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Is Childhood Cruelty to Animals a Marker for Physical Maltreatment in a Prospective Cohort Study of Children?

NCJ Number
Child Abuse and Neglect Volume: 38 Issue: 3 Dated: March 2014 Pages: 533-543
Fiona S. McEwen; Terrie E. Moffitt; Louise Arseneault
Date Published
March 2014
11 pages
This British study examined the prevalence of cruelly to animals among 5- to 12-year-old children; the link between cruelty to animals, child physical maltreatment, and adult domestic violence; and whether cruelty to animals is a marker of a child's maltreatment.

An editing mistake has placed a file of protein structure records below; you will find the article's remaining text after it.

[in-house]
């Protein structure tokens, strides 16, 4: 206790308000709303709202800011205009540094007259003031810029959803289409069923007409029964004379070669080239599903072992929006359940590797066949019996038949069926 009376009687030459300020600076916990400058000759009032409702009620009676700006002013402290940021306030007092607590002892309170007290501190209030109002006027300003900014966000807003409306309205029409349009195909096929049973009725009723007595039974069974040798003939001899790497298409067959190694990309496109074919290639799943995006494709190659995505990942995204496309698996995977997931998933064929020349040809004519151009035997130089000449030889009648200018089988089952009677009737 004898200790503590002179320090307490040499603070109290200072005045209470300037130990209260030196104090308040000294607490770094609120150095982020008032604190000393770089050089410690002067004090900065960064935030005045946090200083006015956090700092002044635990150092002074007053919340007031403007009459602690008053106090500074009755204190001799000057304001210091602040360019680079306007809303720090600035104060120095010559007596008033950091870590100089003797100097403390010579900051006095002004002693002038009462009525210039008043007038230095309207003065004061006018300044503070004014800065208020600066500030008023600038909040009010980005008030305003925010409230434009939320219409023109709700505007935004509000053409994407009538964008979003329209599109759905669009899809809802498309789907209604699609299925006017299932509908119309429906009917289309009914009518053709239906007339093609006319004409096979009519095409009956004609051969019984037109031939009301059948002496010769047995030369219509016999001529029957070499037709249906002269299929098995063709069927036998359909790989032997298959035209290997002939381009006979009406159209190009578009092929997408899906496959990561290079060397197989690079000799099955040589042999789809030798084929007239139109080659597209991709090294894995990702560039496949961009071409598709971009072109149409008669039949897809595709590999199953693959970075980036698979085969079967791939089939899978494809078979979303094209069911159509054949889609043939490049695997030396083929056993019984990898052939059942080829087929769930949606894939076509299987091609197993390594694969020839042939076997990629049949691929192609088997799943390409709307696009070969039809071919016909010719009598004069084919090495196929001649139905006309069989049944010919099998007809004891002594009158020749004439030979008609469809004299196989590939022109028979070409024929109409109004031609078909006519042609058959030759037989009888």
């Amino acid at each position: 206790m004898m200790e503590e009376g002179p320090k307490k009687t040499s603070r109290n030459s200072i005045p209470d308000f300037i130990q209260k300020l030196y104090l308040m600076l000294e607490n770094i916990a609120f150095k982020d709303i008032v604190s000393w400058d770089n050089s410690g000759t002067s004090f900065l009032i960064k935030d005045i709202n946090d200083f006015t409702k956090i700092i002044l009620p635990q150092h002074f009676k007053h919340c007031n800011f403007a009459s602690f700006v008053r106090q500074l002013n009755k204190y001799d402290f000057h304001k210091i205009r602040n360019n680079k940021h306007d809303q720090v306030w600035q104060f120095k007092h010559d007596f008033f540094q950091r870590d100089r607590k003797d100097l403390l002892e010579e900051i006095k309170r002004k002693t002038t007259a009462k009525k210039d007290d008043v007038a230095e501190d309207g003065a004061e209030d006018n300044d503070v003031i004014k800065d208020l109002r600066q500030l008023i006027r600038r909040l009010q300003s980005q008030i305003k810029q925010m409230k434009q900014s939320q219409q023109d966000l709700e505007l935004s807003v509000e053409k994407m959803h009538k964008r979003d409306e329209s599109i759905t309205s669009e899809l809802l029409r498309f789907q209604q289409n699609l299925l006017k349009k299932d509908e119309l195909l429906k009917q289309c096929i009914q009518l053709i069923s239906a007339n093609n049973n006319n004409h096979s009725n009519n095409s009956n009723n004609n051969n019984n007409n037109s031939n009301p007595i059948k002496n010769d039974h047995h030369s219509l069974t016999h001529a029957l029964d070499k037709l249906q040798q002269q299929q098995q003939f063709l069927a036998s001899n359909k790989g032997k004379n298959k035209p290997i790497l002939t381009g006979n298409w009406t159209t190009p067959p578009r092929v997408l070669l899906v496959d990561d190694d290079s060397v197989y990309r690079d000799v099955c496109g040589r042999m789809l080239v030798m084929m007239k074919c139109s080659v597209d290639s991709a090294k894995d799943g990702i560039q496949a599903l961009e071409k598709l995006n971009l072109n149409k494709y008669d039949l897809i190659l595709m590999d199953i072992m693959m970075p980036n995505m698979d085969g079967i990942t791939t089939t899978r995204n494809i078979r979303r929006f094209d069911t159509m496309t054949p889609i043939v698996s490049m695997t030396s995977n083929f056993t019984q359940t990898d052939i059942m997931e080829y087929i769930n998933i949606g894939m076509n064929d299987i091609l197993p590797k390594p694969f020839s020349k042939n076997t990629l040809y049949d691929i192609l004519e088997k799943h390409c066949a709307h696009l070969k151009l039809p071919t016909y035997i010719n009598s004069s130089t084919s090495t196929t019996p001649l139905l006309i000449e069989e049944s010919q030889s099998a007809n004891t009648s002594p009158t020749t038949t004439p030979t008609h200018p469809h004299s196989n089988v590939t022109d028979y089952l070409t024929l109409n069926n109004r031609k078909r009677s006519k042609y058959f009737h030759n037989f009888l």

Among a cohort of 2,232 children ages 5-12 who lived in the United Kingdom, 9 percent were reported by their mothers to be cruel to animals; only 2.6 percent were reported to be habitually cruel to animals. Most cruelty to animals involved younger children; the apparent rarity of cruelty to animals in children ages 10-12 is likely the result of both a decline in cruel behavior and a decline in mothers' awareness of what may be a covert behavior in older children. Childhood cruelty to animals was more common in those who had been physically maltreated than in those who had not been maltreated, however, only a minority of maltreated children was cruel to animals. Cruelty to animals was more likely to indicate a history of maltreatment in children from socioeconomically disadvantaged families. The report concludes that although cruelty to animals may indicate an increased risk that a child has been maltreated, there is no way to determine whether the risk is current and ongoing. The link between child maltreatment and childhood cruelty to animals is likely to be complex and moderated by a range of other child, family, and neighborhood factors. Data for this study were obtained from the Environmental Risk (E-Risk) Longitudinal Twin Study, an epidemiological representative cohort of 2,234 children. Mothers reported on cruelty to animals when children were 5, 7, 10, and 12 years old, as well as child maltreatment and domestic violence. 2 tables, 3 figures, and 43 references